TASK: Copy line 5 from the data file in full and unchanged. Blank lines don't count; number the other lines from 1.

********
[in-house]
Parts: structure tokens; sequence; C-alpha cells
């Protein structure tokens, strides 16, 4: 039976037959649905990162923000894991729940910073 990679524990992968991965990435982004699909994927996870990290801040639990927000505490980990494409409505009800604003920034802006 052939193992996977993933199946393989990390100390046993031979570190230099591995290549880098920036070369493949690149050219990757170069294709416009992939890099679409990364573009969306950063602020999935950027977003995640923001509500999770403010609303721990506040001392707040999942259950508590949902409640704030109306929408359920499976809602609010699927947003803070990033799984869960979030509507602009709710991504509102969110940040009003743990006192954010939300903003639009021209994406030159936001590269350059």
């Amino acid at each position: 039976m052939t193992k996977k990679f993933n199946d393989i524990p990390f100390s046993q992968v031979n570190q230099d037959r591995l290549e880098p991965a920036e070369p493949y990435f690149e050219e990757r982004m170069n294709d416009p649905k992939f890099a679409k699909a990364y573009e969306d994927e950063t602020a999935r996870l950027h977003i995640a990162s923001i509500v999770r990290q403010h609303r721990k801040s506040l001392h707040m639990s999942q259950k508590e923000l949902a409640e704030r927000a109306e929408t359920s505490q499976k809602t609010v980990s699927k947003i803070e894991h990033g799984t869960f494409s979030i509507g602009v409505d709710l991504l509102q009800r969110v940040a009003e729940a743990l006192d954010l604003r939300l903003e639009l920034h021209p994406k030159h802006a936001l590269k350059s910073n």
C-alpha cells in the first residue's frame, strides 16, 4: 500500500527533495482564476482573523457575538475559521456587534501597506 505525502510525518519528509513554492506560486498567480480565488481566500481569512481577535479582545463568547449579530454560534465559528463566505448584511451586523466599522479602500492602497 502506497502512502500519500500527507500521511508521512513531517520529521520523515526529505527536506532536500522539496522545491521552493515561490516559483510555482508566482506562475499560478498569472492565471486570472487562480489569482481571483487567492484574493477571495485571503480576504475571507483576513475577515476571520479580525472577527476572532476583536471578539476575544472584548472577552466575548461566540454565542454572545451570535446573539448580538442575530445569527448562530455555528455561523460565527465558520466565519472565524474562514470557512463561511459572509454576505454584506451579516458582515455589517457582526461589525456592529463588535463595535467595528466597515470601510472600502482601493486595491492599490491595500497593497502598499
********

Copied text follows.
C-alpha cells in the first residue's frame, strides 16, 4: 500500500527533495482564476482573523457575538475559521456587534501597506 505525502510525518519528509513554492506560486498567480480565488481566500481569512481577535479582545463568547449579530454560534465559528463566505448584511451586523466599522479602500492602497 502506497502512502500519500500527507500521511508521512513531517520529521520523515526529505527536506532536500522539496522545491521552493515561490516559483510555482508566482506562475499560478498569472492565471486570472487562480489569482481571483487567492484574493477571495485571503480576504475571507483576513475577515476571520479580525472577527476572532476583536471578539476575544472584548472577552466575548461566540454565542454572545451570535446573539448580538442575530445569527448562530455555528455561523460565527465558520466565519472565524474562514470557512463561511459572509454576505454584506451579516458582515455589517457582526461589525456592529463588535463595535467595528466597515470601510472600502482601493486595491492599490491595500497593497502598499